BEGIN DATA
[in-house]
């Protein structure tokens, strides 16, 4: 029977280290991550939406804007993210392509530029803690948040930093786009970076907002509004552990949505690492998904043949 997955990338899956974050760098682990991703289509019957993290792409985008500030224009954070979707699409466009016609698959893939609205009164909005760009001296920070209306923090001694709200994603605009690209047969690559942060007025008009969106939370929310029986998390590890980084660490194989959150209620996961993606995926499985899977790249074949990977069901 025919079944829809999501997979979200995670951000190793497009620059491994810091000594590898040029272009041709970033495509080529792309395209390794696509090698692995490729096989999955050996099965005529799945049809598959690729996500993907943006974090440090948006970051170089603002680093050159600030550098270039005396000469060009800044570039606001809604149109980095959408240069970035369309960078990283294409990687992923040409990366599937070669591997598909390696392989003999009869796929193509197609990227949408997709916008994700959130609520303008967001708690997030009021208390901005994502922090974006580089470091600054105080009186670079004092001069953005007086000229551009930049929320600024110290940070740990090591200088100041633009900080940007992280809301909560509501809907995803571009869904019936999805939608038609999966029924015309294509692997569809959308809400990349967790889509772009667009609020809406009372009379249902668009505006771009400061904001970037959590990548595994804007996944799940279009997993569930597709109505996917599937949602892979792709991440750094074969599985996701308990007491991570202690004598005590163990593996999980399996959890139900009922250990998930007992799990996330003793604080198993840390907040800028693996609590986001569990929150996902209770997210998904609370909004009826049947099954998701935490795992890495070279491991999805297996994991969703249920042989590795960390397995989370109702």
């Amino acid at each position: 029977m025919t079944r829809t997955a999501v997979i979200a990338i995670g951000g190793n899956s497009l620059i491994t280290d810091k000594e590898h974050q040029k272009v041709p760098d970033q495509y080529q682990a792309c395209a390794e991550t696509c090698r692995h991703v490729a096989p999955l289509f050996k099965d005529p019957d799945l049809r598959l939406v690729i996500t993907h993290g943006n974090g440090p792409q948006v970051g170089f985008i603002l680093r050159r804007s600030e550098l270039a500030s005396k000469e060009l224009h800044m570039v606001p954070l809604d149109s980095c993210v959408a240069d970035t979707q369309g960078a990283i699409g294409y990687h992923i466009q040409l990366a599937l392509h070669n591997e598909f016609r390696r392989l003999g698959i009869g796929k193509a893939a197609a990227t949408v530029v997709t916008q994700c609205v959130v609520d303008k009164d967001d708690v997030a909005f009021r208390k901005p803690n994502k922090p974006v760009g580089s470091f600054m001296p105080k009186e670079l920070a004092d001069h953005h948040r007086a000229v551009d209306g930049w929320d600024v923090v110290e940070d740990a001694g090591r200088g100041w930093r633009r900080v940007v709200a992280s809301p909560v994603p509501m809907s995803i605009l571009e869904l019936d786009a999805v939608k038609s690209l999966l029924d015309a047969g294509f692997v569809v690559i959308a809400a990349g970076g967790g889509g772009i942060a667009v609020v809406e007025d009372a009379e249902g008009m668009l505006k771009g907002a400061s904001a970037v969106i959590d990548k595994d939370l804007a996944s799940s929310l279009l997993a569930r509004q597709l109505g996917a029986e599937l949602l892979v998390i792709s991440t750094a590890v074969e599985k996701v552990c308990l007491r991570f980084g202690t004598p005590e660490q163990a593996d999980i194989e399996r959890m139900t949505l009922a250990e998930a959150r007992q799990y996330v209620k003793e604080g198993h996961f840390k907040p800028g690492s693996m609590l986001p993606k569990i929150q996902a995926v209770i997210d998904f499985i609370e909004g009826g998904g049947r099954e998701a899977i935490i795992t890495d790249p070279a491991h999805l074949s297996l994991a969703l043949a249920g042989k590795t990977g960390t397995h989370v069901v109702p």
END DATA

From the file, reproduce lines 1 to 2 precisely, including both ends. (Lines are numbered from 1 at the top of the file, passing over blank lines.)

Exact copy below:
[in-house]
């Protein structure tokens, strides 16, 4: 029977280290991550939406804007993210392509530029803690948040930093786009970076907002509004552990949505690492998904043949 997955990338899956974050760098682990991703289509019957993290792409985008500030224009954070979707699409466009016609698959893939609205009164909005760009001296920070209306923090001694709200994603605009690209047969690559942060007025008009969106939370929310029986998390590890980084660490194989959150209620996961993606995926499985899977790249074949990977069901 025919079944829809999501997979979200995670951000190793497009620059491994810091000594590898040029272009041709970033495509080529792309395209390794696509090698692995490729096989999955050996099965005529799945049809598959690729996500993907943006974090440090948006970051170089603002680093050159600030550098270039005396000469060009800044570039606001809604149109980095959408240069970035369309960078990283294409990687992923040409990366599937070669591997598909390696392989003999009869796929193509197609990227949408997709916008994700959130609520303008967001708690997030009021208390901005994502922090974006580089470091600054105080009186670079004092001069953005007086000229551009930049929320600024110290940070740990090591200088100041633009900080940007992280809301909560509501809907995803571009869904019936999805939608038609999966029924015309294509692997569809959308809400990349967790889509772009667009609020809406009372009379249902668009505006771009400061904001970037959590990548595994804007996944799940279009997993569930597709109505996917599937949602892979792709991440750094074969599985996701308990007491991570202690004598005590163990593996999980399996959890139900009922250990998930007992799990996330003793604080198993840390907040800028693996609590986001569990929150996902209770997210998904609370909004009826049947099954998701935490795992890495070279491991999805297996994991969703249920042989590795960390397995989370109702």